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Heat survival alert: heatstroke is no trivial matter

In the scorching heat of midsummer, nature tests every creature's limit in its own unique way. Recent news of heatstroke incidents has sparked widespread concern online, which once again sounds the alarm for summer heat prevention.

(Photo : Nanfang Daily)

1. Extreme Heat: The Invisible Summer Killer

During the summer, many regions in the Northern Hemisphere are subject to strong heat. With the trend of global warming, extreme heat weather has occurred frequently in recent years, which affects people's daily lives and brings great challenges to public health. High temperatures are not only uncomfortable, but also an invisible killer that can directly threaten lives. Against this backdrop, understanding heat stroke and its most serious type, thermoplegia, is crucial for everyone.

2. Heatstroke and Thermoplegia: From Mild Discomfort to Life-threatening Conditions

Heatstroke, simply put, results from prolonged exposure to high temperatures, which causes an imbalance in the body's heat regulation mechanisms and disrupt the functions of the central nervous system. Sweating is the body's primary way to cool down. However, in a combination of conditions such as high temperature, humidity, and low wind speed, heat production increases while sweat evaporation efficiency decreases. This will limit the body's ability to cool down.

In addition, vulnerable people, including the elderly, infants, young children, people with chronic diseases, and outdoor workers are more likely to be at a high risk of heat stroke due to their weaker self-regulation ability or higher risk of exposure.

Heat stroke can be divided into several stages, ranging from premonitory heat stroke, mild heat stroke, to severe heat stroke (including heat cramps, heat exhaustion, and thermoplegia) that can be fatal.

*Premonitory Heatstroke: Characterized by profuse sweating, thirst, cool and clammy skin, pale complexion, weakness in limbs, nausea, and lack of concentration.

*Mild Heatstroke: Symptoms intensify, accompanied by elevated body temperature, increased heart rate, and decreased blood pressure.

*Severe Heatstroke: Particularly in thermoplegia, body temperature can rapidly rise above 40°C, leading to confusion, convulsions, coma, and life-threatening conditions.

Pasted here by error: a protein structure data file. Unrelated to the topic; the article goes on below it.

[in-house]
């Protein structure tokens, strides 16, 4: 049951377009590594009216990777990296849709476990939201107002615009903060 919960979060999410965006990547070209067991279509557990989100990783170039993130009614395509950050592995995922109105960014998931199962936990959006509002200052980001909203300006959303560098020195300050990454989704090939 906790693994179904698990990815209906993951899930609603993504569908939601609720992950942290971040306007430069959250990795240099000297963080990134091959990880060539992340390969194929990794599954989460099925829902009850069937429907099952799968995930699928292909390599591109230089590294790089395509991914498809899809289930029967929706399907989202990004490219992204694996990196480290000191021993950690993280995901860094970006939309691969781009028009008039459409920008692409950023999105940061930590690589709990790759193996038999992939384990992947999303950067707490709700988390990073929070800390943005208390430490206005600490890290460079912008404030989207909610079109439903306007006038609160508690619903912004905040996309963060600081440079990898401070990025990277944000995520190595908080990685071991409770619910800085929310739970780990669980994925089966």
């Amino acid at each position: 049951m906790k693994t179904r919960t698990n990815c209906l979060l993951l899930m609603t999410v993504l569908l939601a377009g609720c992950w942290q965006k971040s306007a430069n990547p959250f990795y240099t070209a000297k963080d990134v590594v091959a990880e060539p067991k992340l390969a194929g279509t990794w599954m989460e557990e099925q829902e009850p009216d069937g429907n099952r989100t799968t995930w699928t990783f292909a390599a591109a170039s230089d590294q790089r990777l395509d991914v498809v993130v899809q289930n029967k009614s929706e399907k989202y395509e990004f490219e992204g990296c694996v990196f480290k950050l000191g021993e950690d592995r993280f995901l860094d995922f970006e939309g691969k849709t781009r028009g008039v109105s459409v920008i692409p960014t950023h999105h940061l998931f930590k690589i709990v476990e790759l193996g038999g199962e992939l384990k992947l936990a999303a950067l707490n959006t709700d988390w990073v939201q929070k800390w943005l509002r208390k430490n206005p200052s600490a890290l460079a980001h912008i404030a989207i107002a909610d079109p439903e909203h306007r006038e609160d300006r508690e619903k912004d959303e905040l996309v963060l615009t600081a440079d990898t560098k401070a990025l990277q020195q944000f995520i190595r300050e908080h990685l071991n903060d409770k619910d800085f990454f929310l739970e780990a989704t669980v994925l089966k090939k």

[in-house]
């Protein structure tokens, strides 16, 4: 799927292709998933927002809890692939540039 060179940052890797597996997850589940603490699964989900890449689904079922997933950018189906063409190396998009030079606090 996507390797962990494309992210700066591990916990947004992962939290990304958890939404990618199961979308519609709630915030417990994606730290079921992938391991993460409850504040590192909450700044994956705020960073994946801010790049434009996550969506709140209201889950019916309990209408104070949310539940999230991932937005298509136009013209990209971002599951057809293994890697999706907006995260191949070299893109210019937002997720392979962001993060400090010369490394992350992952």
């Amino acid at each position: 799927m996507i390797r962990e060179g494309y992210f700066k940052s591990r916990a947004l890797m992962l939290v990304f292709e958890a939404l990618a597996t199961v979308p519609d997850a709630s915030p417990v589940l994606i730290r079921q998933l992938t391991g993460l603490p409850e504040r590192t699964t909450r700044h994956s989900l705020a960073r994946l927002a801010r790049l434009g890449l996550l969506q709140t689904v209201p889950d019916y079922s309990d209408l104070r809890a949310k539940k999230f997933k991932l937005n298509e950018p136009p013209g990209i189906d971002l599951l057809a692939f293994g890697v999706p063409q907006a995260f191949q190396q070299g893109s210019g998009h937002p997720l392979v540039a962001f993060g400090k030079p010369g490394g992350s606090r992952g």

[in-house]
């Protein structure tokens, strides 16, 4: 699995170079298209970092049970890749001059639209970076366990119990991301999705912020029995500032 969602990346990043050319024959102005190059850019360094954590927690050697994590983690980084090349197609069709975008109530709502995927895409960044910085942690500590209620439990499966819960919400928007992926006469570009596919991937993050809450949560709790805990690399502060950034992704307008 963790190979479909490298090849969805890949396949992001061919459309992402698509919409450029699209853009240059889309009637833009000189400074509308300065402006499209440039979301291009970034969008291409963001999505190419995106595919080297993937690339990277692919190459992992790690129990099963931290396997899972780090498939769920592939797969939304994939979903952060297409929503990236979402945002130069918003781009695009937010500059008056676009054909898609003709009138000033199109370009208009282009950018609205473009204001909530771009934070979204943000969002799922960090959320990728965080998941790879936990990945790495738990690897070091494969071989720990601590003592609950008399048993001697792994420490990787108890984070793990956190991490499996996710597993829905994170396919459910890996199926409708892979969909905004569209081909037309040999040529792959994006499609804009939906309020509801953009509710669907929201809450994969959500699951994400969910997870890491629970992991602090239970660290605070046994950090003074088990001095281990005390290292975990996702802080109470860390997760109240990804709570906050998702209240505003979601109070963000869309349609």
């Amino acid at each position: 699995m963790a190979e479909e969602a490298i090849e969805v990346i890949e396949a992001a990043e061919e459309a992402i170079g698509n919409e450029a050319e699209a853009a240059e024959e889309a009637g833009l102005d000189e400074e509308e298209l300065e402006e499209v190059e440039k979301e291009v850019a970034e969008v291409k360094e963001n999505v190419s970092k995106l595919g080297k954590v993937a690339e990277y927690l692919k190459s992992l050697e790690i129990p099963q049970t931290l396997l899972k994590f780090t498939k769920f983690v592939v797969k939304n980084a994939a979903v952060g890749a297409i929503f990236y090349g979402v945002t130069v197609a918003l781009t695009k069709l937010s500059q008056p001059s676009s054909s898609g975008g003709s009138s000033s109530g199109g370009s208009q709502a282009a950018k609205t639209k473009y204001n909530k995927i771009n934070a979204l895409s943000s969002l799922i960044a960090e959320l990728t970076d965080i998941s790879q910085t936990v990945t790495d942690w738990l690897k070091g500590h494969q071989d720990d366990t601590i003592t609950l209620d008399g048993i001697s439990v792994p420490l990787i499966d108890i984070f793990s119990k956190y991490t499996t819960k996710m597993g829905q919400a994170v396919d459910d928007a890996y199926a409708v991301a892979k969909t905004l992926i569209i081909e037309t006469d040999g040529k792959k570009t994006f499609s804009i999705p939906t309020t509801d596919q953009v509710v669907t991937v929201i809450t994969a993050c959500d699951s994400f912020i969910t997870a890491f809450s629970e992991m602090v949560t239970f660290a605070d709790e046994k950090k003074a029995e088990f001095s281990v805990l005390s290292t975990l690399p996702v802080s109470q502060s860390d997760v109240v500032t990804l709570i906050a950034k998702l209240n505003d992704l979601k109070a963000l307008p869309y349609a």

Thermoplegia, the most severe form of heat-related illness, is characterized by a rapid increase in body temperature, typically exceeding 40°C, and involves multi-organ damage (including the nervous system, cardiovascular system, respiratory system, digestive system, and blood system). Central nervous system dysfunction manifests as confusion, convulsions, or even coma. The mortality rate of thermoplegia is extremely high; immediate rescue measures are crucial once it occurs.

3. Golden Rules for Preventing Heatstroke

*Avoid outdoor activities during high-temperature hours, especially between 10 a.m. and 4 p.m.

*Replenish water and electrolytes promptly, while avoiding beverages containing caffeine or alcohol.

*Wear breathable and light-colored clothing, sunglasses, and wide-brimmed hats, and use sunscreen cream.

*Use air conditioners or fans to keep indoor areas cool. Rest in shaded or cool areas whenever possible.

*Implement rotating work schedules for outdoor workers. Ensure that they wear protective gear, take regular breaks, and stay hydrated.

*Elderly individuals, children, pregnant women, and those with chronic illnesses are more susceptible to heatstroke. They require extra care and attention to prevent heat-related illnesses.

4. Emergency Response: Correct Steps After Heatstroke

*Move the person to a cool place immediately upon recognizing symptoms.

*Cool the body with cold water, especially in areas with major blood vessels like the neck, armpits, and inner thighs.

*Hydrate with clear water or electrolyte beverages in moderate amounts (avoid overhydration).

*Seek emergency medical attention promptly for severe heatstroke or suspected thermoplegia.

Author | Hannah

Editor | Nan, Monica, James

(With Medical Guidance from Dr. Zhang Rui, Director of Emergency Medicine Department, Guangzhou Red Cross Hospital.)

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